Jimmy Wales, the founder of Wikipedia, was in London earlier this week speaking about the benefits of Web 2.0 for businesses. He’d highlighted what he was going to say in an interview last month with Computing magazine.
However, in spite of his enthusiastic support for Web 2.0 and online collaboration, most of the businesses who will have heard him or read about Web 2.0 are not convinced. According to research conducted by the IT services company, Parity, and published in their White Paper on Web 2.0, less than one in three businesses use any form of Web 2.0 technology. Almost a half said that they could see no benefit in Web 2.0 at all.
So, there’s no benefit in being able to connect and converse with your customers? No benefit in allowing staff to collaborate more easily and effectively? No benefit in sales staff, for instance, sharing best practice?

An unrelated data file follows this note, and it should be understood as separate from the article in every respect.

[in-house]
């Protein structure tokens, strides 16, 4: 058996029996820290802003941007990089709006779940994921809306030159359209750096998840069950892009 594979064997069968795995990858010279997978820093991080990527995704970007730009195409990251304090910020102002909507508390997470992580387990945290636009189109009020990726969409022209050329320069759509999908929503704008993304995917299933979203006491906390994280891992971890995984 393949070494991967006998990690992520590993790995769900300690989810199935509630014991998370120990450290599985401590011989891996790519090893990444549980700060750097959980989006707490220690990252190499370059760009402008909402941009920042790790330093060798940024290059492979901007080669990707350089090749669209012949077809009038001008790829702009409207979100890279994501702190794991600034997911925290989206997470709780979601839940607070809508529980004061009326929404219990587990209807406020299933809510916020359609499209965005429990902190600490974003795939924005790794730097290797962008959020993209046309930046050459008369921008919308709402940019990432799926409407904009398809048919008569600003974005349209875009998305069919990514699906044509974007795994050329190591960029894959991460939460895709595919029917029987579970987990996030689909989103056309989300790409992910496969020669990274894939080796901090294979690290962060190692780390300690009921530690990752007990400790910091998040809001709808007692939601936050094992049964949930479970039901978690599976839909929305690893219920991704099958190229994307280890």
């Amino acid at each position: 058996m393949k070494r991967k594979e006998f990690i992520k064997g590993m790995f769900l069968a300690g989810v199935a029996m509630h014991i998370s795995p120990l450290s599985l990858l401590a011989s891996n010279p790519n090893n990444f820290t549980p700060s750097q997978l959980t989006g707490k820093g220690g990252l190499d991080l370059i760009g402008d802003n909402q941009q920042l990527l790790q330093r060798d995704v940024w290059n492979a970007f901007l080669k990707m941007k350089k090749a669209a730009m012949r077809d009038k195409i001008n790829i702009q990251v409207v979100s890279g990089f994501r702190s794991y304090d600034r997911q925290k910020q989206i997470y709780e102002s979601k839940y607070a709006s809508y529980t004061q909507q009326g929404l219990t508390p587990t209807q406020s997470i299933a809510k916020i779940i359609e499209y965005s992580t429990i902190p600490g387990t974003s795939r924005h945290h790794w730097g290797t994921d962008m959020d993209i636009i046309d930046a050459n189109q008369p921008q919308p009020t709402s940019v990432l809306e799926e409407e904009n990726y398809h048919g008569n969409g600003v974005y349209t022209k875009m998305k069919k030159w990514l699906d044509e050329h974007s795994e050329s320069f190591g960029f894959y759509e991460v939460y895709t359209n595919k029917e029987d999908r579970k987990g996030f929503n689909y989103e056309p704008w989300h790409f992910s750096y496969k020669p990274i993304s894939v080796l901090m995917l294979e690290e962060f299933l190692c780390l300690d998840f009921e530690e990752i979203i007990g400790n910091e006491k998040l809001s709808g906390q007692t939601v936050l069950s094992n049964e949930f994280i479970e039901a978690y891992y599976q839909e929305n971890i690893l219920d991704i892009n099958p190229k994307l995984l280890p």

Interestingly, the Parity research revealed that a significant slice of IT managers did not even understand what Web 2.0 was about. There is growing evidence that the modern way of doing business online is leaving traditional businesses behind. Is it any wonder when boardrooms are still full of people who would rather use a pen than an email? Or when IT specialists don’t even understand the technology they are supposed to be responsible for? I’m predicting wholesale change in the FTSE100 in the coming years. We are going to see traditional big businesses disappear, being replaced by those “young upstarts” who use all that “Internet thingy”.